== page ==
The drama of China's Bo Xilai trial has millions glued to their screens as a court posts Twitter-like updates in what state media say is an unprecedented advance for transparency in the communist-ruled country.
But while the Jinan Intermediate People's Court is posting details of the proceedings on Sina Weibo, a Chinese equivalent of Twitter, they are sometimes delayed and no independent observers are in court.
Transcripts, video and audio clips showed Bo -- formerly a high-flying politician who was tipped for a top job in Beijing -- colourfully denying bribery accusations, labelling his wife "insane" and comparing another witness to a "mad dog".
The court's verified weibo account was set up less than a week ago but has already accumulated more than 400,000 followers as people across China flocked online for updates.
In a mark of how social media has dominated coverage of the trial, a television anchorwoman was seen staring at her phone for updates as she broadcast live.
"When the court's weibo is the only source of news on the trial is it wrong to use a phone?" the presenter, Yang Shu, asked on her own weibo account after meeting with online ridicule.
"Isn't bowing your head to read the latest news better than raising your head with nothing to say? This is the new-media age."
Only select members of state-run media were allowed into the court, leaving dozens of reporters to strain at a screen carrying the online updates in a court-run media centre in Jinan, in eastern China.
Even so the state-run China Daily said the case "breaks ground for transparency" in a front-page headline Friday.
For China's Communist Party, which faces much resentment over the lavish lifestyles of high officials as exposed by the Bo affair, microblogging allowed a "controlled openness", according to Zhan Jiang, professor of journalism at Beijing's Foreign Studies University.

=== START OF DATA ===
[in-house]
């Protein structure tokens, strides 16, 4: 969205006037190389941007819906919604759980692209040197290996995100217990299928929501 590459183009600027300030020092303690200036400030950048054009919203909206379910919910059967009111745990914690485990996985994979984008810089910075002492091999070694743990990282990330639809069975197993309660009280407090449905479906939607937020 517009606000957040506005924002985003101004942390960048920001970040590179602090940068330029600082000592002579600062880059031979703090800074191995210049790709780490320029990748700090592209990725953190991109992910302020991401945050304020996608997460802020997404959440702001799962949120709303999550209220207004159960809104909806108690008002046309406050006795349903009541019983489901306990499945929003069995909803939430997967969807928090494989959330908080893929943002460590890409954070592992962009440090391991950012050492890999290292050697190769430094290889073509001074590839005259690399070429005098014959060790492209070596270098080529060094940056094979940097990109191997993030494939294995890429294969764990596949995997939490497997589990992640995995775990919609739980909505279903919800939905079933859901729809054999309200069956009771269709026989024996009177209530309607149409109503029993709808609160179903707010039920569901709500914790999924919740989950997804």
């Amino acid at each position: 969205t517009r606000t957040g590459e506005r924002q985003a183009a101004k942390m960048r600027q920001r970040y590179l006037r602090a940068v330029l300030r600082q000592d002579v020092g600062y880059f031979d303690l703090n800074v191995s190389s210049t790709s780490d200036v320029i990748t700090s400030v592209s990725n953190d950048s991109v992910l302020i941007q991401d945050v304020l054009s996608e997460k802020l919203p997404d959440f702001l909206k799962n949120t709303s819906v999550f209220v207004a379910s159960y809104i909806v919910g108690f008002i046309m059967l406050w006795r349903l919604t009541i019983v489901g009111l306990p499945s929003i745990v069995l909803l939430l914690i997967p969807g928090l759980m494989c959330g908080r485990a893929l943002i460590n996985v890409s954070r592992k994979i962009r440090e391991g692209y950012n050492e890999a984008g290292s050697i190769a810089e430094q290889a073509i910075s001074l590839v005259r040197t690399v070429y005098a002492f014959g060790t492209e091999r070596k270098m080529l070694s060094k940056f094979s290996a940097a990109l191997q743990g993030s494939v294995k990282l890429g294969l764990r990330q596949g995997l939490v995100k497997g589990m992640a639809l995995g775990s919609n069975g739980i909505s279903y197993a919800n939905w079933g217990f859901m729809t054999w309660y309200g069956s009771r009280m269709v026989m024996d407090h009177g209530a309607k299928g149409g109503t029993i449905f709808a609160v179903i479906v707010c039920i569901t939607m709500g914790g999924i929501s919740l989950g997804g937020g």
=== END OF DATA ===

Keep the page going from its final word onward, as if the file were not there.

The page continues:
"I call it a kind of openness which is also controlled, because it's not like a live broadcast... only approved content is put online," he told AFP. "I think this is a clever tactic by officials.
"This is the first time social media has been used to broadcast such important political news... for Chinese people this is extremely fresh."
When the "Gang of Four" -- a faction that included the widow of founding communist leader Mao Zedong -- were put on trial in 1980, recorded highlights were shown on state television.
The Bo trial proceedings -- embracing villas in France, hot-air balloons and a Segway scooter -- have captivated their audience, but steered clear of more general criticism of the party.
"The content of the defence has been limited to disputes over bribery accusations -- it doesn't extend to more politically sensitive topics," Zhan said.
Users attempting to comment on the court's weibo account are met with a message saying that their post will take some time to emerge -- giving authorities an opportunity to censor outspoken posts.
One user mocked a bribery charge, posting "1 million? He's such a bigwig, that kind of money is not even enough to pay his driver". The comment was deleted within minutes.
Nonetheless the trial -- including its coverage -- was the number one topic of discussion on weibos Friday.
"Frankly, it's unprecedented in China's legal history to publish the court record," said one user.
"For this trial -- apart from the verdict, which I don't think will be the court's decision -- we should give the court some praise for its procedure. Well done!"
But another countered: "Weibo update is not live video. Records can be changed."